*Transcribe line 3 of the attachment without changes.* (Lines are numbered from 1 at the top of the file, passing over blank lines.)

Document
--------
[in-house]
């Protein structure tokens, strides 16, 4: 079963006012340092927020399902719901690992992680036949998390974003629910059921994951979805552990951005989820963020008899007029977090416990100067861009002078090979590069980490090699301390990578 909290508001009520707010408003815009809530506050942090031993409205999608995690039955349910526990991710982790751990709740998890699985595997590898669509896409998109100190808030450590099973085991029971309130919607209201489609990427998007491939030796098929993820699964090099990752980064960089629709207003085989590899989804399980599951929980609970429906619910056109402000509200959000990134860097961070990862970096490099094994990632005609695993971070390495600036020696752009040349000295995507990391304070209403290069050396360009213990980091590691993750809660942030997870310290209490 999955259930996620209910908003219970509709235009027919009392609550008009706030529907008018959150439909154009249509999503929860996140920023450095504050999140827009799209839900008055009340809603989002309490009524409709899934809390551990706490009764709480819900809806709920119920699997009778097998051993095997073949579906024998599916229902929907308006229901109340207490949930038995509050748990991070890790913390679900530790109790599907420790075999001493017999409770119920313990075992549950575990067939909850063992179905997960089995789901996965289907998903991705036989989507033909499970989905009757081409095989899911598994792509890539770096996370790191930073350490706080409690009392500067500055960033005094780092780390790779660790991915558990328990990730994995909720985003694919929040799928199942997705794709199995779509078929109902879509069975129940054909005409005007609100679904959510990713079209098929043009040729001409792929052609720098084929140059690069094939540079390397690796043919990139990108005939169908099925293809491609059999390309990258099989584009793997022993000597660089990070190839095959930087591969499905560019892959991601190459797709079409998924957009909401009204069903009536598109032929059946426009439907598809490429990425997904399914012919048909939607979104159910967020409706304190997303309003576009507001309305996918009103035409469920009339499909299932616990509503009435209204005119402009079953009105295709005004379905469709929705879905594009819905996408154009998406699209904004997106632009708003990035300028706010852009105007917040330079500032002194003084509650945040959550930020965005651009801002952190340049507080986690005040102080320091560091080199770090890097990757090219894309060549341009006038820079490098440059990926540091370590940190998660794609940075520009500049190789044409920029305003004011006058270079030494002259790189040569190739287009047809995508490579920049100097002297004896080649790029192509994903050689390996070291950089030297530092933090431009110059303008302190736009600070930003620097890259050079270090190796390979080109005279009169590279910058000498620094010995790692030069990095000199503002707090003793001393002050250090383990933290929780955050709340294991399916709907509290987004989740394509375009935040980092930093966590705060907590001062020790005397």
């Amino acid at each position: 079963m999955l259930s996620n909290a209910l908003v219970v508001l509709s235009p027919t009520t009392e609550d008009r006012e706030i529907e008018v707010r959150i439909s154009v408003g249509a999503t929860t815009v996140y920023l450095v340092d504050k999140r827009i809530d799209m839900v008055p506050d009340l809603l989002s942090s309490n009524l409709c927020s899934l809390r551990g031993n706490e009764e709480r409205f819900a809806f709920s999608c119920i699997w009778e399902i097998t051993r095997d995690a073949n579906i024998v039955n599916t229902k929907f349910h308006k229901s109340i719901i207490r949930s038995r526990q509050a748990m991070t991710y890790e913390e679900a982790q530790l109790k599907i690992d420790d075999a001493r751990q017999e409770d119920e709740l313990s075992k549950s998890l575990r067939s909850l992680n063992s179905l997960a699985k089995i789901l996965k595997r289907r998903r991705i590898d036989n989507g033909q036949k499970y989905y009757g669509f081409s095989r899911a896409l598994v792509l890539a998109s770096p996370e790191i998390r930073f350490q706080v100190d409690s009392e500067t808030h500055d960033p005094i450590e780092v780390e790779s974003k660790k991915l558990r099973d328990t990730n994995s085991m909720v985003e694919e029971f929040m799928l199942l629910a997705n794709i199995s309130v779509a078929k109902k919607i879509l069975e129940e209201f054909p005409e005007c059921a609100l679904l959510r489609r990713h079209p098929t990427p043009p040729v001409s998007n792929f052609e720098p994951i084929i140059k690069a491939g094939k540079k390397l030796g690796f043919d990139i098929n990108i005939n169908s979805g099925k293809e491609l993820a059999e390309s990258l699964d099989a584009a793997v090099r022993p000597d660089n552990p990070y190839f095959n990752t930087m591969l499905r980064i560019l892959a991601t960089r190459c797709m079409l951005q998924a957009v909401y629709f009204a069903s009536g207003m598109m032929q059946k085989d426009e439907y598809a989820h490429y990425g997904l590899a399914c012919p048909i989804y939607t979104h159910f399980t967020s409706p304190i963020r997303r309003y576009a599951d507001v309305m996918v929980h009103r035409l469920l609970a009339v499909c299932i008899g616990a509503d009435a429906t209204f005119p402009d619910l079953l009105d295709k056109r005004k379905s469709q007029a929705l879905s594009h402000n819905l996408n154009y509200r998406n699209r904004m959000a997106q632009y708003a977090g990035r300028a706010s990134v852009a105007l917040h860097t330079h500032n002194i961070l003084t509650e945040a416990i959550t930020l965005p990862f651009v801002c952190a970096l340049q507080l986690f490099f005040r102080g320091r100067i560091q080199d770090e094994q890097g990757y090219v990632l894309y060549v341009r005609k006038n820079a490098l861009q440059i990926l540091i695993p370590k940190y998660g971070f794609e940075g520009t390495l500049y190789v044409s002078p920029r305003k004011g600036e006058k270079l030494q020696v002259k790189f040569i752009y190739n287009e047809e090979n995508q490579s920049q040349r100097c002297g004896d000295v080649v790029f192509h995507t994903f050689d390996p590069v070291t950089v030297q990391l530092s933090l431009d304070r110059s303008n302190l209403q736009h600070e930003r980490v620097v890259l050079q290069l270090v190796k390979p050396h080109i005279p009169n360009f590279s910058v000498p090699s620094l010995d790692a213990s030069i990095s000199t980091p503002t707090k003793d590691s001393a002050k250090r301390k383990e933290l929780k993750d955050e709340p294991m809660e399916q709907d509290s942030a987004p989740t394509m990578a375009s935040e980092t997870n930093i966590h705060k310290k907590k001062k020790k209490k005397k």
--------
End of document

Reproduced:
């Amino acid at each position: 079963m999955l259930s996620n909290a209910l908003v219970v508001l509709s235009p027919t009520t009392e609550d008009r006012e706030i529907e008018v707010r959150i439909s154009v408003g249509a999503t929860t815009v996140y920023l450095v340092d504050k999140r827009i809530d799209m839900v008055p506050d009340l809603l989002s942090s309490n009524l409709c927020s899934l809390r551990g031993n706490e009764e709480r409205f819900a809806f709920s999608c119920i699997w009778e399902i097998t051993r095997d995690a073949n579906i024998v039955n599916t229902k929907f349910h308006k229901s109340i719901i207490r949930s038995r526990q509050a748990m991070t991710y890790e913390e679900a982790q530790l109790k599907i690992d420790d075999a001493r751990q017999e409770d119920e709740l313990s075992k549950s998890l575990r067939s909850l992680n063992s179905l997960a699985k089995i789901l996965k595997r289907r998903r991705i590898d036989n989507g033909q036949k499970y989905y009757g669509f081409s095989r899911a896409l598994v792509l890539a998109s770096p996370e790191i998390r930073f350490q706080v100190d409690s009392e500067t808030h500055d960033p005094i450590e780092v780390e790779s974003k660790k991915l558990r099973d328990t990730n994995s085991m909720v985003e694919e029971f929040m799928l199942l629910a997705n794709i199995s309130v779509a078929k109902k919607i879509l069975e129940e209201f054909p005409e005007c059921a609100l679904l959510r489609r990713h079209p098929t990427p043009p040729v001409s998007n792929f052609e720098p994951i084929i140059k690069a491939g094939k540079k390397l030796g690796f043919d990139i098929n990108i005939n169908s979805g099925k293809e491609l993820a059999e390309s990258l699964d099989a584009a793997v090099r022993p000597d660089n552990p990070y190839f095959n990752t930087m591969l499905r980064i560019l892959a991601t960089r190459c797709m079409l951005q998924a957009v909401y629709f009204a069903s009536g207003m598109m032929q059946k085989d426009e439907y598809a989820h490429y990425g997904l590899a399914c012919p048909i989804y939607t979104h159910f399980t967020s409706p304190i963020r997303r309003y576009a599951d507001v309305m996918v929980h009103r035409l469920l609970a009339v499909c299932i008899g616990a509503d009435a429906t209204f005119p402009d619910l079953l009105d295709k056109r005004k379905s469709q007029a929705l879905s594009h402000n819905l996408n154009y509200r998406n699209r904004m959000a997106q632009y708003a977090g990035r300028a706010s990134v852009a105007l917040h860097t330079h500032n002194i961070l003084t509650e945040a416990i959550t930020l965005p990862f651009v801002c952190a970096l340049q507080l986690f490099f005040r102080g320091r100067i560091q080199d770090e094994q890097g990757y090219v990632l894309y060549v341009r005609k006038n820079a490098l861009q440059i990926l540091i695993p370590k940190y998660g971070f794609e940075g520009t390495l500049y190789v044409s002078p920029r305003k004011g600036e006058k270079l030494q020696v002259k790189f040569i752009y190739n287009e047809e090979n995508q490579s920049q040349r100097c002297g004896d000295v080649v790029f192509h995507t994903f050689d390996p590069v070291t950089v030297q990391l530092s933090l431009d304070r110059s303008n302190l209403q736009h600070e930003r980490v620097v890259l050079q290069l270090v190796k390979p050396h080109i005279p009169n360009f590279s910058v000498p090699s620094l010995d790692a213990s030069i990095s000199t980091p503002t707090k003793d590691s001393a002050k250090r301390k383990e933290l929780k993750d955050e709340p294991m809660e399916q709907d509290s942030a987004p989740t394509m990578a375009s935040e980092t997870n930093i966590h705060k310290k907590k001062k020790k209490k005397k």